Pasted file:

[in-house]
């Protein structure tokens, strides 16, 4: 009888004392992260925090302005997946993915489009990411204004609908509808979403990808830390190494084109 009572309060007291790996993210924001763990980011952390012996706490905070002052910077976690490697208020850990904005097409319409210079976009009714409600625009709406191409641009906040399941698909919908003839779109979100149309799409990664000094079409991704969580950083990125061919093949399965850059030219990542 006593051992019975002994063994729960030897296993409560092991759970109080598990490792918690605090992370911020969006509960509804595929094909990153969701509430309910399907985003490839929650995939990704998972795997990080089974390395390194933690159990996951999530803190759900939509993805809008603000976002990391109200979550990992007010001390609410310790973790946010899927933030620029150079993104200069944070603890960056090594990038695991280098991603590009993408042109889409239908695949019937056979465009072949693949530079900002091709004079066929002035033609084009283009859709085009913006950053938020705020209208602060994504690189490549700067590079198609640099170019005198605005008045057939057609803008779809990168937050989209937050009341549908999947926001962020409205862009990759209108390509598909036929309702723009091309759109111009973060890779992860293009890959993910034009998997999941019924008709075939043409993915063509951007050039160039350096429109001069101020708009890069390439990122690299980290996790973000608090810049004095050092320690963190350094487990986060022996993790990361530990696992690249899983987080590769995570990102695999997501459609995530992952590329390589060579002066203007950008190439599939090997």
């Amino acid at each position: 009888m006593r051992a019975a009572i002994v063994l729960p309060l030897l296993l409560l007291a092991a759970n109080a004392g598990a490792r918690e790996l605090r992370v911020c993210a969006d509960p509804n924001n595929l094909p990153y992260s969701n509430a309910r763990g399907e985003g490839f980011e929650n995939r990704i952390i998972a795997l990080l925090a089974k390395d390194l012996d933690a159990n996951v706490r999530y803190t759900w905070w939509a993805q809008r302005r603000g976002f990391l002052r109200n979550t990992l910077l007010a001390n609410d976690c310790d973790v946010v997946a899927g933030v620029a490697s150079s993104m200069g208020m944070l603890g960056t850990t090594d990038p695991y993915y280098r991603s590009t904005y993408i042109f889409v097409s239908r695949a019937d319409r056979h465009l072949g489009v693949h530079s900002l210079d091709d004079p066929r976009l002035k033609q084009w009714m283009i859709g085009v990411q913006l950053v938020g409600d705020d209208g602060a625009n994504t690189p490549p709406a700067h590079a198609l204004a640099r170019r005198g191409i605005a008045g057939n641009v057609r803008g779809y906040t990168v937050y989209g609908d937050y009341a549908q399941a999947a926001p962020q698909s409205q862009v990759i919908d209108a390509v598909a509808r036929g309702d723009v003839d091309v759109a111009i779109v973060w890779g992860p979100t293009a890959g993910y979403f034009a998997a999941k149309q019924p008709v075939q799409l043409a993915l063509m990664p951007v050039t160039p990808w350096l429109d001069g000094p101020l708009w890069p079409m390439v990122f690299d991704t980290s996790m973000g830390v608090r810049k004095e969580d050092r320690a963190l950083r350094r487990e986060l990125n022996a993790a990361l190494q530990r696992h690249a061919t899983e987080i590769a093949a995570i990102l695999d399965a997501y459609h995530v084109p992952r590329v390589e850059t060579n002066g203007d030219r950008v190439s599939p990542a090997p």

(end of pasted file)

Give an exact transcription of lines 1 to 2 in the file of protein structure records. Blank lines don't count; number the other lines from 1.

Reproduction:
[in-house]
């Protein structure tokens, strides 16, 4: 009888004392992260925090302005997946993915489009990411204004609908509808979403990808830390190494084109 009572309060007291790996993210924001763990980011952390012996706490905070002052910077976690490697208020850990904005097409319409210079976009009714409600625009709406191409641009906040399941698909919908003839779109979100149309799409990664000094079409991704969580950083990125061919093949399965850059030219990542 006593051992019975002994063994729960030897296993409560092991759970109080598990490792918690605090992370911020969006509960509804595929094909990153969701509430309910399907985003490839929650995939990704998972795997990080089974390395390194933690159990996951999530803190759900939509993805809008603000976002990391109200979550990992007010001390609410310790973790946010899927933030620029150079993104200069944070603890960056090594990038695991280098991603590009993408042109889409239908695949019937056979465009072949693949530079900002091709004079066929002035033609084009283009859709085009913006950053938020705020209208602060994504690189490549700067590079198609640099170019005198605005008045057939057609803008779809990168937050989209937050009341549908999947926001962020409205862009990759209108390509598909036929309702723009091309759109111009973060890779992860293009890959993910034009998997999941019924008709075939043409993915063509951007050039160039350096429109001069101020708009890069390439990122690299980290996790973000608090810049004095050092320690963190350094487990986060022996993790990361530990696992690249899983987080590769995570990102695999997501459609995530992952590329390589060579002066203007950008190439599939090997």